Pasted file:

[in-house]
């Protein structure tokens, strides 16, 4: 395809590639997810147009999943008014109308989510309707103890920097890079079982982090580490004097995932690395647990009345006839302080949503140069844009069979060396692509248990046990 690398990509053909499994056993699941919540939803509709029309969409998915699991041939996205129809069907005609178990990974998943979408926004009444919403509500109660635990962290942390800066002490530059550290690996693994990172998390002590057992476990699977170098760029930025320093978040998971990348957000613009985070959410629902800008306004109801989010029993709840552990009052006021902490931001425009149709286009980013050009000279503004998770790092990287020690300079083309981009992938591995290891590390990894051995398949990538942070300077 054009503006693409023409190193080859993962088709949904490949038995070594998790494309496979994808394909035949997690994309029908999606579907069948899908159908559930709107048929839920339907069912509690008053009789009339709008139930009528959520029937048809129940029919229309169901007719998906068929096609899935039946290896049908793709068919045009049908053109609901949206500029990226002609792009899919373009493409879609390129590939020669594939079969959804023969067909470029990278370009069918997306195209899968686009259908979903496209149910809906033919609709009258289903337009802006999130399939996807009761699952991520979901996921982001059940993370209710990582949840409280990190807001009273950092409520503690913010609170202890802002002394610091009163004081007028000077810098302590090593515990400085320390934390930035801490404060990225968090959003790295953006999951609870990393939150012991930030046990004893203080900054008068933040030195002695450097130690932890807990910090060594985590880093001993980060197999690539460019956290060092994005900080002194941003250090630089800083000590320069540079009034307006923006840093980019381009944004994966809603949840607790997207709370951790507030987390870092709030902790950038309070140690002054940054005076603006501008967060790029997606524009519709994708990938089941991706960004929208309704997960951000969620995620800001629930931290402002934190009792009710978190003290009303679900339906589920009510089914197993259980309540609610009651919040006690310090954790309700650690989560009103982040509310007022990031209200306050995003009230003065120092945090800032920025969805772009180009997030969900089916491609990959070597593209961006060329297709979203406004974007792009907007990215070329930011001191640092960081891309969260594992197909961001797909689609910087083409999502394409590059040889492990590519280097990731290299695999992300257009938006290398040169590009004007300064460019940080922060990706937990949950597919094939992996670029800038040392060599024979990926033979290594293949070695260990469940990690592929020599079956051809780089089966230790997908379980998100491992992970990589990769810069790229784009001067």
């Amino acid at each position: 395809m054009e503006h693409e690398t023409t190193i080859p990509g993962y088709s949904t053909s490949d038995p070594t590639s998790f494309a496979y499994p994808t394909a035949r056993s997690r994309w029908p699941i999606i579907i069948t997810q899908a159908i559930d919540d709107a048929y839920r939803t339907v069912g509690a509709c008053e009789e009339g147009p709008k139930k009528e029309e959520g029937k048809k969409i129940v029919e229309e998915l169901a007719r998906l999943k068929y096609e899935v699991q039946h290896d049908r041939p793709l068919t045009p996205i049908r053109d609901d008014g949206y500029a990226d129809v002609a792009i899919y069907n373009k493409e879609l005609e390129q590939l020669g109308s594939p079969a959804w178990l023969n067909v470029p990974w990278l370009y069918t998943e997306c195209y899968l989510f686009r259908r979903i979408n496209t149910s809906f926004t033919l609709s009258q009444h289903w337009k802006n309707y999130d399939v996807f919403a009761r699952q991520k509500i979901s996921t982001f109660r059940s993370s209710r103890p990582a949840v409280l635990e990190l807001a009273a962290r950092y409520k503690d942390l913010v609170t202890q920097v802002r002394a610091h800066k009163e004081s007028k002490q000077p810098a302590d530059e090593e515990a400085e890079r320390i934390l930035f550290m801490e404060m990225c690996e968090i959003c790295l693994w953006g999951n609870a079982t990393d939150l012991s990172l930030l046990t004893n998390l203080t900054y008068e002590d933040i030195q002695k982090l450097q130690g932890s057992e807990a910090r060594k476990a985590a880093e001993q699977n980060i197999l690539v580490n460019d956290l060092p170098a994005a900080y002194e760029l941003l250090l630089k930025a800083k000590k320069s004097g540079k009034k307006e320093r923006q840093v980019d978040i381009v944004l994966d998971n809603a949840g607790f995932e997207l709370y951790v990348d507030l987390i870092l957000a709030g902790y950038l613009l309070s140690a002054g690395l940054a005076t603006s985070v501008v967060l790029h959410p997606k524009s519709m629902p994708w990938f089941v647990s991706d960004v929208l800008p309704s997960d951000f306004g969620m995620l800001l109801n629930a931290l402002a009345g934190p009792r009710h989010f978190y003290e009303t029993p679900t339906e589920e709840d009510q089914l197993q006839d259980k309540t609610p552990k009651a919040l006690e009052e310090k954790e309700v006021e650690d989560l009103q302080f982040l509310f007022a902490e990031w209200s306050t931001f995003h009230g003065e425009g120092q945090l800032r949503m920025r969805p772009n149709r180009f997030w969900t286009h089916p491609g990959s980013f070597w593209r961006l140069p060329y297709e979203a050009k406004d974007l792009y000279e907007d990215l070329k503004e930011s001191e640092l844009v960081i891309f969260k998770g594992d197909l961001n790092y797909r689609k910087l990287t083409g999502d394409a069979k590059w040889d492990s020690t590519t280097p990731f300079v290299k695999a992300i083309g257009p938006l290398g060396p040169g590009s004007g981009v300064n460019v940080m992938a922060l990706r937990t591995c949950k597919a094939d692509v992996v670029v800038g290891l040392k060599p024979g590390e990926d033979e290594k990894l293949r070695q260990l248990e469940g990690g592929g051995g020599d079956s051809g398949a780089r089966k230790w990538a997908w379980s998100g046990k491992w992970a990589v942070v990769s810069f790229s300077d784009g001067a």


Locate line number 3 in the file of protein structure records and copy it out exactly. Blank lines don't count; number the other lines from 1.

């Amino acid at each position: 395809m054009e503006h693409e690398t023409t190193i080859p990509g993962y088709s949904t053909s490949d038995p070594t590639s998790f494309a496979y499994p994808t394909a035949r056993s997690r994309w029908p699941i999606i579907i069948t997810q899908a159908i559930d919540d709107a048929y839920r939803t339907v069912g509690a509709c008053e009789e009339g147009p709008k139930k009528e029309e959520g029937k048809k969409i129940v029919e229309e998915l169901a007719r998906l999943k068929y096609e899935v699991q039946h290896d049908r041939p793709l068919t045009p996205i049908r053109d609901d008014g949206y500029a990226d129809v002609a792009i899919y069907n373009k493409e879609l005609e390129q590939l020669g109308s594939p079969a959804w178990l023969n067909v470029p990974w990278l370009y069918t998943e997306c195209y899968l989510f686009r259908r979903i979408n496209t149910s809906f926004t033919l609709s009258q009444h289903w337009k802006n309707y999130d399939v996807f919403a009761r699952q991520k509500i979901s996921t982001f109660r059940s993370s209710r103890p990582a949840v409280l635990e990190l807001a009273a962290r950092y409520k503690d942390l913010v609170t202890q920097v802002r002394a610091h800066k009163e004081s007028k002490q000077p810098a302590d530059e090593e515990a400085e890079r320390i934390l930035f550290m801490e404060m990225c690996e968090i959003c790295l693994w953006g999951n609870a079982t990393d939150l012991s990172l930030l046990t004893n998390l203080t900054y008068e002590d933040i030195q002695k982090l450097q130690g932890s057992e807990a910090r060594k476990a985590a880093e001993q699977n980060i197999l690539v580490n460019d956290l060092p170098a994005a900080y002194e760029l941003l250090l630089k930025a800083k000590k320069s004097g540079k009034k307006e320093r923006q840093v980019d978040i381009v944004l994966d998971n809603a949840g607790f995932e997207l709370y951790v990348d507030l987390i870092l957000a709030g902790y950038l613009l309070s140690a002054g690395l940054a005076t603006s985070v501008v967060l790029h959410p997606k524009s519709m629902p994708w990938f089941v647990s991706d960004v929208l800008p309704s997960d951000f306004g969620m995620l800001l109801n629930a931290l402002a009345g934190p009792r009710h989010f978190y003290e009303t029993p679900t339906e589920e709840d009510q089914l197993q006839d259980k309540t609610p552990k009651a919040l006690e009052e310090k954790e309700v006021e650690d989560l009103q302080f982040l509310f007022a902490e990031w209200s306050t931001f995003h009230g003065e425009g120092q945090l800032r949503m920025r969805p772009n149709r180009f997030w969900t286009h089916p491609g990959s980013f070597w593209r961006l140069p060329y297709e979203a050009k406004d974007l792009y000279e907007d990215l070329k503004e930011s001191e640092l844009v960081i891309f969260k998770g594992d197909l961001n790092y797909r689609k910087l990287t083409g999502d394409a069979k590059w040889d492990s020690t590519t280097p990731f300079v290299k695999a992300i083309g257009p938006l290398g060396p040169g590009s004007g981009v300064n460019v940080m992938a922060l990706r937990t591995c949950k597919a094939d692509v992996v670029v800038g290891l040392k060599p024979g590390e990926d033979e290594k990894l293949r070695q260990l248990e469940g990690g592929g051995g020599d079956s051809g398949a780089r089966k230790w990538a997908w379980s998100g046990k491992w992970a990589v942070v990769s810069f790229s300077d784009g001067a």